La Paz/Vienna, August 22, 2018 (United Nations) - In 2017, coca cultivation in Bolivia increased by six per cent compared to 2016, according to the latest Coca Cultivation Survey presented today in La Paz by the United Nations Office on Drugs and Crime (UNODC) and the government of Bolivia. In this period, the area under cultivation increased by 1,400 hectares (ha), from 23,100 ha in 2016 to 24,500 ha.
According to the Survey, the regions of Yungas of La Paz, the Tropic of Cochabamba and the North of La Paz represented 65, 34 and one per cent, respectively, of the areas under cultivation in the country.
The use of satellite images and field monitoring revealed an increase in coca bush cultivation in two of the three main producing regions: in the Yungas of La Paz cultivation increased from 15,700 to 15,900 ha, while an increase from 7,200 to 8,400 ha was also identified in the Tropic of Cochabamba. In the Northern region of La Paz, the cultivated area decreased from 240 to 220 ha.
The highest increase in coca cultivation in the Yungas of La Paz was detected in the Sud Yungas province, with 158 additional hectares, reaching 10,692 ha in 2017. Likewise, the Chapare province of the Tropic of Cochabamba registered an increase of 536 ha of coca crops, from 3,708 ha in 2016 to 4,244 ha in 2017.
The government of Bolivia reported an increase in rationalization and eradication activities, from 6,577 to 7,237 ha. Around 78 per cent of these activities were carried out in the Tropic of Cochabamba, 18 per cent in the Yungas and the North of La Paz and four per cent in the departments of Santa Cruz and Beni.
The potential production of coca leaf in the country was estimated at a maximum of 44,200 metric tons (mt) and a minimum of 35,500 mt. This calculation is based on studies carried out by the DEA (Drug Enforcement Administration) in 1993, by UNODC in 2005 and by CONALTID (National Council to Combat Illicit Drug Trafficking of the Plurinational State of Bolivia) in 2010.
The Survey also detected the presence of coca crops in six of the 22 nationally protected areas. In these areas, a total of 253 ha of coca crops were identified. The national park most affected by the cultivation of coca was Carrasco, followed by Cotapata, Isiboro Sécure and Amboró.
These figures reflect the main findings of the latest Coca Crop Monitoring Survey in Bolivia, carried out within the framework of UNODC's Programme to Support the Implementation of Bolivia's Action Plan on the Strategy of Anti-Narcotics and Reduction of Coca Crop Surplus, which is financed by the European Union and Denmark.
According to government data, the amount of coca leaf sold in the two authorized markets (Villa Fátima in the department of La Paz and Sacaba in the department of Cochabamba) was 22,967 mt in 2017. Around 91 per cent of coca leaves were commercialized in Villa Fátima, while the remaining nine per cent in Sacaba. The weighted average price of coca leaves in these authorized markets increased by 16 per cent, from US$ 8.1 per kilogram in 2016 to US$ 9.4 per kilogram in 2017.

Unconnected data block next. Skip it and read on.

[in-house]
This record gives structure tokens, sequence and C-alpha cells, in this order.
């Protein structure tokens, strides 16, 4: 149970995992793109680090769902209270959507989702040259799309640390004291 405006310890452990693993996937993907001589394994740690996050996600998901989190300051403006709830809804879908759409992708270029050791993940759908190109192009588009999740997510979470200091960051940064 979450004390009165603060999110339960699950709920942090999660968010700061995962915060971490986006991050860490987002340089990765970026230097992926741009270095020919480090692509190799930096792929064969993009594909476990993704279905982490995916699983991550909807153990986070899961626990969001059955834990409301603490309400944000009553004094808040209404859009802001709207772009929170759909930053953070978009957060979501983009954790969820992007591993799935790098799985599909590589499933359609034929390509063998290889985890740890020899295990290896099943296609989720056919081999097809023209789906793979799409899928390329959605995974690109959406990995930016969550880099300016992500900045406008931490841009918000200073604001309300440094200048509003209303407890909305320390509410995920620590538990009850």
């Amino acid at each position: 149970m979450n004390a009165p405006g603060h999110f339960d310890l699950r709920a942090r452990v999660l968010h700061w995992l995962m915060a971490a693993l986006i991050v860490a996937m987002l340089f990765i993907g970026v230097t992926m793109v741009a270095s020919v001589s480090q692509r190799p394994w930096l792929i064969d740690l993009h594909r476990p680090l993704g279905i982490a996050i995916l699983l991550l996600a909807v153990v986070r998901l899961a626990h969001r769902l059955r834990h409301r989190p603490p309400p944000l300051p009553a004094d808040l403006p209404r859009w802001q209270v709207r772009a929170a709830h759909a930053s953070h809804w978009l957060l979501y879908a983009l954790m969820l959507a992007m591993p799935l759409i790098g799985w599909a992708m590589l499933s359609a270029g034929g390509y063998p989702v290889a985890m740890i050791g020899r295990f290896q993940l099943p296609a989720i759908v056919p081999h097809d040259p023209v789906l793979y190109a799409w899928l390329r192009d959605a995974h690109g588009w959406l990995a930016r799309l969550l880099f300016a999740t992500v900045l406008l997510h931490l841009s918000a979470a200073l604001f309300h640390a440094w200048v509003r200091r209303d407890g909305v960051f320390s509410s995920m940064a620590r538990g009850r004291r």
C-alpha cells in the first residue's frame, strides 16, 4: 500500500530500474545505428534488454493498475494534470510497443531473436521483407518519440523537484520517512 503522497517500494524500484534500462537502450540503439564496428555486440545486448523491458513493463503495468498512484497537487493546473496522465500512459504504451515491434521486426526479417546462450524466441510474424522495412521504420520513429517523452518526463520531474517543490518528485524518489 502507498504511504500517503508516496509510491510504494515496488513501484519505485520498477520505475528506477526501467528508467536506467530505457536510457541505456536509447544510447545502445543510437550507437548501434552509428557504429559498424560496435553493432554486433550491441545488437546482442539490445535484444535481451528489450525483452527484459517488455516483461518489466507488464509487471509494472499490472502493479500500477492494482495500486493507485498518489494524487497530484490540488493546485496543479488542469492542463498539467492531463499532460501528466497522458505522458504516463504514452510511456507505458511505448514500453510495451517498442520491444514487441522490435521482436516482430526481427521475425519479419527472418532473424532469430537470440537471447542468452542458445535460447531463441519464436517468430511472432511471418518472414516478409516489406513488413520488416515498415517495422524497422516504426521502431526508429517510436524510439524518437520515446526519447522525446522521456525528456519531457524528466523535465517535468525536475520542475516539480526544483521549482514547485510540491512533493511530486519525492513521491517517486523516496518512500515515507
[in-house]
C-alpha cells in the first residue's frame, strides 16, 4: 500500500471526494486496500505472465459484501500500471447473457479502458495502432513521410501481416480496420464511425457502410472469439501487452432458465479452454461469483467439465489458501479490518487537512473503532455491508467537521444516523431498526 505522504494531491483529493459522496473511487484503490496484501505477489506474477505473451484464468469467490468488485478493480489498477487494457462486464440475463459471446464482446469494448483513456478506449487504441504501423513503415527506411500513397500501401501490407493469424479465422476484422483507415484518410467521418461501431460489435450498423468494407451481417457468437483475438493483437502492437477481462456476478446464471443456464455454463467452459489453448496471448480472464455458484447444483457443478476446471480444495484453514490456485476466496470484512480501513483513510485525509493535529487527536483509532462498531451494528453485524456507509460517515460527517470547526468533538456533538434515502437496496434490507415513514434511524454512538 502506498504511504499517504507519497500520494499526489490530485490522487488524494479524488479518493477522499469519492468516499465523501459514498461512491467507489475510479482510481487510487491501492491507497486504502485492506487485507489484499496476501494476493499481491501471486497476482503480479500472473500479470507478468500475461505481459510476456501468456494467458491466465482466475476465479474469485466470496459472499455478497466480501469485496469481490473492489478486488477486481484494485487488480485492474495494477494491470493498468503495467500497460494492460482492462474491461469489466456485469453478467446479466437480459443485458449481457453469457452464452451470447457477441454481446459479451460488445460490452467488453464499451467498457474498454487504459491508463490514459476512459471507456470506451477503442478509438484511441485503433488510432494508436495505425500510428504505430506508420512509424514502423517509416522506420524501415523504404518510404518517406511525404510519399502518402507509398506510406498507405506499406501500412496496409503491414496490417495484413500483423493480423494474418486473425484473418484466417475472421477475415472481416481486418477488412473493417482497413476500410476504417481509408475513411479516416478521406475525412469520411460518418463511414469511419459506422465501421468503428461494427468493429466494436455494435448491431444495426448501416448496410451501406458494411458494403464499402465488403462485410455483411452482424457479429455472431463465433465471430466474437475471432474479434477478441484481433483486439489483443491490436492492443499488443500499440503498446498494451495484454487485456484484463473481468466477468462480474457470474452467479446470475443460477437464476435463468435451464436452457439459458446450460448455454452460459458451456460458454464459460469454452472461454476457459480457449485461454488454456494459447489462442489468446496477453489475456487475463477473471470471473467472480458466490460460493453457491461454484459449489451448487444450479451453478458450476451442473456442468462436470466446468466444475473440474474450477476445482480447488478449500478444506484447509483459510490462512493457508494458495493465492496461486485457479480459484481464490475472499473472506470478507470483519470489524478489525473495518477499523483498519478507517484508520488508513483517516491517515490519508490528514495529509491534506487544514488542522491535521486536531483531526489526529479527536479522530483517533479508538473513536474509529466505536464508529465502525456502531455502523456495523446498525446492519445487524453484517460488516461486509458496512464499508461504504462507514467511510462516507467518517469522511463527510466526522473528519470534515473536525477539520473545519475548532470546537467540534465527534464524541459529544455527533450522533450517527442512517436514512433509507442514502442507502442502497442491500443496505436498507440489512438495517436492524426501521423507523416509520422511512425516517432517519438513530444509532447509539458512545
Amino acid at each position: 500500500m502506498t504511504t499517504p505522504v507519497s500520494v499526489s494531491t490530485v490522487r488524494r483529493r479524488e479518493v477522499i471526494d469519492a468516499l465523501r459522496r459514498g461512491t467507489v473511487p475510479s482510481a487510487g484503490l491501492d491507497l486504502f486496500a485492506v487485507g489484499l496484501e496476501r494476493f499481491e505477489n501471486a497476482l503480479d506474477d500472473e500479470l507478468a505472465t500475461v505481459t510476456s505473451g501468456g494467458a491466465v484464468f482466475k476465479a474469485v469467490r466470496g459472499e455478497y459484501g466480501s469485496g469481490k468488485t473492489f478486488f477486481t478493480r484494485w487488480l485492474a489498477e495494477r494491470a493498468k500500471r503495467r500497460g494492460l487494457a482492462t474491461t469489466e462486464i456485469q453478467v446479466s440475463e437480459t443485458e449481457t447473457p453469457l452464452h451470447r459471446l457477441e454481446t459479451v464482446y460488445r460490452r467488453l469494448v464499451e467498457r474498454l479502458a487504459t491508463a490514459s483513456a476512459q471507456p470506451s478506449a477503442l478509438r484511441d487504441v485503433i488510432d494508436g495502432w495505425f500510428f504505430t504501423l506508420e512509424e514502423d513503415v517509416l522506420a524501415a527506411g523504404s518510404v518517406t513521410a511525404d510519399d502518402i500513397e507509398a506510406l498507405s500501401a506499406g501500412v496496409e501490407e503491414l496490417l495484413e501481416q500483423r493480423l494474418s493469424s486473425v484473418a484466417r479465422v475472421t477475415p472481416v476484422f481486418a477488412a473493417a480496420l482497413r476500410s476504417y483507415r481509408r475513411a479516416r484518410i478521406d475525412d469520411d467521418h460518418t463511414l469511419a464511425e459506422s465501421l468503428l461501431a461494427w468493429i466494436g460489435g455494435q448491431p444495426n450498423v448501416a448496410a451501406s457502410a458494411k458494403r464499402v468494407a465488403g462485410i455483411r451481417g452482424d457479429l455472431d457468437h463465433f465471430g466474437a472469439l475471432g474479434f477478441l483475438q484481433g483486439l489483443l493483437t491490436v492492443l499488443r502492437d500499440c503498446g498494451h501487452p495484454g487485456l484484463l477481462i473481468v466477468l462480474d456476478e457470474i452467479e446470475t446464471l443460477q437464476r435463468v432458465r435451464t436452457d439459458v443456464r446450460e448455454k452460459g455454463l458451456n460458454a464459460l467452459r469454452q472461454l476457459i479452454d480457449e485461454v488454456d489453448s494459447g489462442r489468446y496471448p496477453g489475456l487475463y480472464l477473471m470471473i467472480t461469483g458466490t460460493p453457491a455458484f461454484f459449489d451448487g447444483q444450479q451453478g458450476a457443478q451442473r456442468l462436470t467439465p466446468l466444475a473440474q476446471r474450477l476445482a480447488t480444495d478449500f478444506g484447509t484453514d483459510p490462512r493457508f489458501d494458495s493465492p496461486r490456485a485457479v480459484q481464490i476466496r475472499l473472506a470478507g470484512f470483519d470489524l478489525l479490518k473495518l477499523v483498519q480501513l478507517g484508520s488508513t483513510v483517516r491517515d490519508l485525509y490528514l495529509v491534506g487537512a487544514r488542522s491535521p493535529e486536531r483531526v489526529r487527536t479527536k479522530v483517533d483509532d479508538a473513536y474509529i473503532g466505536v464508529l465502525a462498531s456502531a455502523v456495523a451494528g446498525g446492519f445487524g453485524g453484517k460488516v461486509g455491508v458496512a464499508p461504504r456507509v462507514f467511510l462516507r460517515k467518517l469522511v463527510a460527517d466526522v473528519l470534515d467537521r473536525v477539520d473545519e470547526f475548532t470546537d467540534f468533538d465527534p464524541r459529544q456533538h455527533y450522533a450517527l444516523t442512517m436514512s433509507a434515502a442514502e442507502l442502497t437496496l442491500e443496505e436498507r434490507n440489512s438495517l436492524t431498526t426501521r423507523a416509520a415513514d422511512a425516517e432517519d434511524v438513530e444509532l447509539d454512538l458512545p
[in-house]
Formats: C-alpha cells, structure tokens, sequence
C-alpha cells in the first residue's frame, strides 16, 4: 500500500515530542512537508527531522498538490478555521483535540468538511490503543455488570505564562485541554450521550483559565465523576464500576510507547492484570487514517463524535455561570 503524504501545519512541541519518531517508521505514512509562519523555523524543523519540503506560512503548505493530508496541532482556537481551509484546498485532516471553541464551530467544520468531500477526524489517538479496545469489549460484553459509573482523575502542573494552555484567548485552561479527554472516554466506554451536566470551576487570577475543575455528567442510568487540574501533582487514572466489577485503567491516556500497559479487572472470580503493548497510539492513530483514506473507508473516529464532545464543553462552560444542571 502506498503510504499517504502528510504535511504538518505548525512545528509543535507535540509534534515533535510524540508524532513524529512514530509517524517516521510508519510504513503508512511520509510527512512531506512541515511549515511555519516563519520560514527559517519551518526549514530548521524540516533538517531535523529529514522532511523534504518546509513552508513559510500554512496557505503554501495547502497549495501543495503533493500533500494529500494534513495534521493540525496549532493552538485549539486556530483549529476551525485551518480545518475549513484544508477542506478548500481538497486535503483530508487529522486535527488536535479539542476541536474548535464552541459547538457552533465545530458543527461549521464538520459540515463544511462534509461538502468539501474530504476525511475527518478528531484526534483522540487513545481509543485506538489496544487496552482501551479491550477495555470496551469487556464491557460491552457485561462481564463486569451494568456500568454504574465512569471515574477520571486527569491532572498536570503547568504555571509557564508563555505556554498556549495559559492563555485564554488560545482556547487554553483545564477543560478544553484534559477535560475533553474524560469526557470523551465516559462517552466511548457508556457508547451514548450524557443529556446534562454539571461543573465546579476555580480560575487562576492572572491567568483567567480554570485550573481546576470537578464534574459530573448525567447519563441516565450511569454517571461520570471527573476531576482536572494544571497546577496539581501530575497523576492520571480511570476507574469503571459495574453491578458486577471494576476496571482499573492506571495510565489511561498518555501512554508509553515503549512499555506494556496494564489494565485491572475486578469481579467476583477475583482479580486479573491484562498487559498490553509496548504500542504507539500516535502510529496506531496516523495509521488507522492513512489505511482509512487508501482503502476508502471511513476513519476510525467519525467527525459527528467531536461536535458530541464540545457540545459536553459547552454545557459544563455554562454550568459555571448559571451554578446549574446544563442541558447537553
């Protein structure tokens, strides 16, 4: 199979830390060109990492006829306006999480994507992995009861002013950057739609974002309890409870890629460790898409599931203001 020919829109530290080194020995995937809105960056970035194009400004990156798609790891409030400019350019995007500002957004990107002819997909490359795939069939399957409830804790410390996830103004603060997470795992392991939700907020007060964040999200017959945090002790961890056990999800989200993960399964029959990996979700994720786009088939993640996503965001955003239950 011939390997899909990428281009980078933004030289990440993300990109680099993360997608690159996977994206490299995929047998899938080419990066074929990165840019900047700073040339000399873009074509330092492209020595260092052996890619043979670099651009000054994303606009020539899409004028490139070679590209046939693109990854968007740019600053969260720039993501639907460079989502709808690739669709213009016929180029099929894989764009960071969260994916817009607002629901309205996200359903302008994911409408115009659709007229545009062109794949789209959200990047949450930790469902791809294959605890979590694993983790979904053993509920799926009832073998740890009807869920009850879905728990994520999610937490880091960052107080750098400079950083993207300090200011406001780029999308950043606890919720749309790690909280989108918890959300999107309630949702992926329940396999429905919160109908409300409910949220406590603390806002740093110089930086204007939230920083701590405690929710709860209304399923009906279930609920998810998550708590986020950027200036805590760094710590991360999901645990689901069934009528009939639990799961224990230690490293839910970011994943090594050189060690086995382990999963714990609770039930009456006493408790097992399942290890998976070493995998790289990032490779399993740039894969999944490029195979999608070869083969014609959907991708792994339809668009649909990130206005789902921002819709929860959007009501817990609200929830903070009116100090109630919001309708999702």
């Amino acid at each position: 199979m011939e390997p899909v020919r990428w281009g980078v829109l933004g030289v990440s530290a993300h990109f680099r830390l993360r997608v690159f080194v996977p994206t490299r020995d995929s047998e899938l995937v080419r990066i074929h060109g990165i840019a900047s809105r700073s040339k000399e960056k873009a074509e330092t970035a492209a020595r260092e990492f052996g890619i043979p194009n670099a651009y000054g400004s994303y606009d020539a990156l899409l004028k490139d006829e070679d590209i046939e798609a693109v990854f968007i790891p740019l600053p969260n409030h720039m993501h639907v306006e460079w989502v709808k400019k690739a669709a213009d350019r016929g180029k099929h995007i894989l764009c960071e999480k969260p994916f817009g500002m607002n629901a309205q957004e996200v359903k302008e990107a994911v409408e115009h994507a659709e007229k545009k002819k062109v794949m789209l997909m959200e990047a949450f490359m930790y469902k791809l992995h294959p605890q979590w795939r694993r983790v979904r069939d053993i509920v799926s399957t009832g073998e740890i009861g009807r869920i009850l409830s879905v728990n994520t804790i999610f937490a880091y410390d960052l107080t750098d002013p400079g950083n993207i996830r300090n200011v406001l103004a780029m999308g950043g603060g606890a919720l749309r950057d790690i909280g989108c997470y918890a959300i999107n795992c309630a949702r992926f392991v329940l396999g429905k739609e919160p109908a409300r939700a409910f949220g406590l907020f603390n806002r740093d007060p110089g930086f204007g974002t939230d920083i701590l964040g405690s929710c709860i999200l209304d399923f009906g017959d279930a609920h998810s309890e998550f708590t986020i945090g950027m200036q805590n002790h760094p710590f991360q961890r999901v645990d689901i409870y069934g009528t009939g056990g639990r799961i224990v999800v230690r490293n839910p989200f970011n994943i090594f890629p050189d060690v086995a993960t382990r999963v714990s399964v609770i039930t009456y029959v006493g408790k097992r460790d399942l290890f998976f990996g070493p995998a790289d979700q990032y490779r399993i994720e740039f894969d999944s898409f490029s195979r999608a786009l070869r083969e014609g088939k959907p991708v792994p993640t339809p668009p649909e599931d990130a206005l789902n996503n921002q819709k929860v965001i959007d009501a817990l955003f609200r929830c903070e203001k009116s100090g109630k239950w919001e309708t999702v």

The government also reported that seizures of coca leaves increased by five per cent and those of cocaine base increased by 13 per cent, from 353 to 370 mt and from 12.2 to 13.7 mt, respectively. Meanwhile, cocaine hydrochloride seizures decreased by 78 per cent, from 17.8 to 3.9 mt.
In March 2017, Bolivia passed the General Law of Coca (Law 906). This increased the area where coca can be legally produced from 12,000 to 22,000 ha, differentiating the cultivation in Authorized and Unauthorized Zones.
The UNODC Representative in Bolivia, Thierry Rostan, also highlighted some recommendations to improve the control of coca crops:
- conclude the geographical delimitation of Authorized Zones for the production of coca leaves according to the General Law of Coca (Law 906) and its Regulations to prevent illicit cultivation;
- increase control measures to prevent the expansion of cultivation in Unauthorized Zones such as those around the borders of Ayopaya province of the department of Cochabamba and the provinces of Sud Yungas and Inquisivi in the department of La Paz; and
- strengthen the processes of rationalization and eradication, social control and impact mitigation, and to promote integral development in coca producing areas to curb surplus production of coca crops.
Download the full 2017 Coca Monitoring Survey in the Plurinational State of Bolivia (in Spanish)
The Fact Sheet and Executive Summary in English is available here